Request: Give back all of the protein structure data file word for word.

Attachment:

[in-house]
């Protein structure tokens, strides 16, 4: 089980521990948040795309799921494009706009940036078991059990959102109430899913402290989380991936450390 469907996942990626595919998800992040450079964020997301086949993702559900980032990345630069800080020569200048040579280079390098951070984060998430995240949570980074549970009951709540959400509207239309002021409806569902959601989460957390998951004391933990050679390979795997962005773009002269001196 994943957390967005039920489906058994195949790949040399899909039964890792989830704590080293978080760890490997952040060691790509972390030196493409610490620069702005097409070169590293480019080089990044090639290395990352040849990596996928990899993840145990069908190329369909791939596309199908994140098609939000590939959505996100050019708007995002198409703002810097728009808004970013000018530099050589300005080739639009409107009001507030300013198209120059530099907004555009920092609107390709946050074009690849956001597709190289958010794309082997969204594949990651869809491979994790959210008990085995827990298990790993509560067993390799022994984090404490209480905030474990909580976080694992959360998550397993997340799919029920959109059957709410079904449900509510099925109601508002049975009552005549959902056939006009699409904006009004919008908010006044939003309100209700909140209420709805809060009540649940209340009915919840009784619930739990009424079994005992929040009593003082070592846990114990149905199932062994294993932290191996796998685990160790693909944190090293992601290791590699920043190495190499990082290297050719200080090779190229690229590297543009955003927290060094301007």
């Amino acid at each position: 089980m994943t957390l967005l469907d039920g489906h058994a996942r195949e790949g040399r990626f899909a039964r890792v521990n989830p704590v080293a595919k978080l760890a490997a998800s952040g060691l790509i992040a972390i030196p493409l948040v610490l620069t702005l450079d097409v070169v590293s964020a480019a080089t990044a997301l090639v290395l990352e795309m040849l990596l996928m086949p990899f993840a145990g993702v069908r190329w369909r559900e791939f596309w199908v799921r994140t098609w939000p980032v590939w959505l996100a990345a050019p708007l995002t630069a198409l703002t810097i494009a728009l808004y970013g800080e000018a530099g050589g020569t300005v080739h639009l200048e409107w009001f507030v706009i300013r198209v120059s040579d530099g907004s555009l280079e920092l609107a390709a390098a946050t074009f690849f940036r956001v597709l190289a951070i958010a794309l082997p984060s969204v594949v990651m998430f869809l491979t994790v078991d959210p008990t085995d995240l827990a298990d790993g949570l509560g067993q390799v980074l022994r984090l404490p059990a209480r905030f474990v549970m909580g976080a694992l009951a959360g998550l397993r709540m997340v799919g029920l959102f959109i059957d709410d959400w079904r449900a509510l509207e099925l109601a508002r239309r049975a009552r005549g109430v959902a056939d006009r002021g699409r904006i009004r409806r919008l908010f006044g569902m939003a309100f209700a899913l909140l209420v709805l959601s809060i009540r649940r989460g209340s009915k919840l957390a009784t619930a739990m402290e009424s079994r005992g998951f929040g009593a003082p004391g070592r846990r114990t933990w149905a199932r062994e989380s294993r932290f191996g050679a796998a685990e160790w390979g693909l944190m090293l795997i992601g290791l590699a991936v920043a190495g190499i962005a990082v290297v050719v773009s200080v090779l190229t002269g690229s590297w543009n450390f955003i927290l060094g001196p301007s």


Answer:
[in-house]
């Protein structure tokens, strides 16, 4: 089980521990948040795309799921494009706009940036078991059990959102109430899913402290989380991936450390 469907996942990626595919998800992040450079964020997301086949993702559900980032990345630069800080020569200048040579280079390098951070984060998430995240949570980074549970009951709540959400509207239309002021409806569902959601989460957390998951004391933990050679390979795997962005773009002269001196 994943957390967005039920489906058994195949790949040399899909039964890792989830704590080293978080760890490997952040060691790509972390030196493409610490620069702005097409070169590293480019080089990044090639290395990352040849990596996928990899993840145990069908190329369909791939596309199908994140098609939000590939959505996100050019708007995002198409703002810097728009808004970013000018530099050589300005080739639009409107009001507030300013198209120059530099907004555009920092609107390709946050074009690849956001597709190289958010794309082997969204594949990651869809491979994790959210008990085995827990298990790993509560067993390799022994984090404490209480905030474990909580976080694992959360998550397993997340799919029920959109059957709410079904449900509510099925109601508002049975009552005549959902056939006009699409904006009004919008908010006044939003309100209700909140209420709805809060009540649940209340009915919840009784619930739990009424079994005992929040009593003082070592846990114990149905199932062994294993932290191996796998685990160790693909944190090293992601290791590699920043190495190499990082290297050719200080090779190229690229590297543009955003927290060094301007």
């Amino acid at each position: 089980m994943t957390l967005l469907d039920g489906h058994a996942r195949e790949g040399r990626f899909a039964r890792v521990n989830p704590v080293a595919k978080l760890a490997a998800s952040g060691l790509i992040a972390i030196p493409l948040v610490l620069t702005l450079d097409v070169v590293s964020a480019a080089t990044a997301l090639v290395l990352e795309m040849l990596l996928m086949p990899f993840a145990g993702v069908r190329w369909r559900e791939f596309w199908v799921r994140t098609w939000p980032v590939w959505l996100a990345a050019p708007l995002t630069a198409l703002t810097i494009a728009l808004y970013g800080e000018a530099g050589g020569t300005v080739h639009l200048e409107w009001f507030v706009i300013r198209v120059s040579d530099g907004s555009l280079e920092l609107a390709a390098a946050t074009f690849f940036r956001v597709l190289a951070i958010a794309l082997p984060s969204v594949v990651m998430f869809l491979t994790v078991d959210p008990t085995d995240l827990a298990d790993g949570l509560g067993q390799v980074l022994r984090l404490p059990a209480r905030f474990v549970m909580g976080a694992l009951a959360g998550l397993r709540m997340v799919g029920l959102f959109i059957d709410d959400w079904r449900a509510l509207e099925l109601a508002r239309r049975a009552r005549g109430v959902a056939d006009r002021g699409r904006i009004r409806r919008l908010f006044g569902m939003a309100f209700a899913l909140l209420v709805l959601s809060i009540r649940r989460g209340s009915k919840l957390a009784t619930a739990m402290e009424s079994r005992g998951f929040g009593a003082p004391g070592r846990r114990t933990w149905a199932r062994e989380s294993r932290f191996g050679a796998a685990e160790w390979g693909l944190m090293l795997i992601g290791l590699a991936v920043a190495g190499i962005a990082v290297v050719v773009s200080v090779l190229t002269g690229s590297w543009n450390f955003i927290l060094g001196p301007s």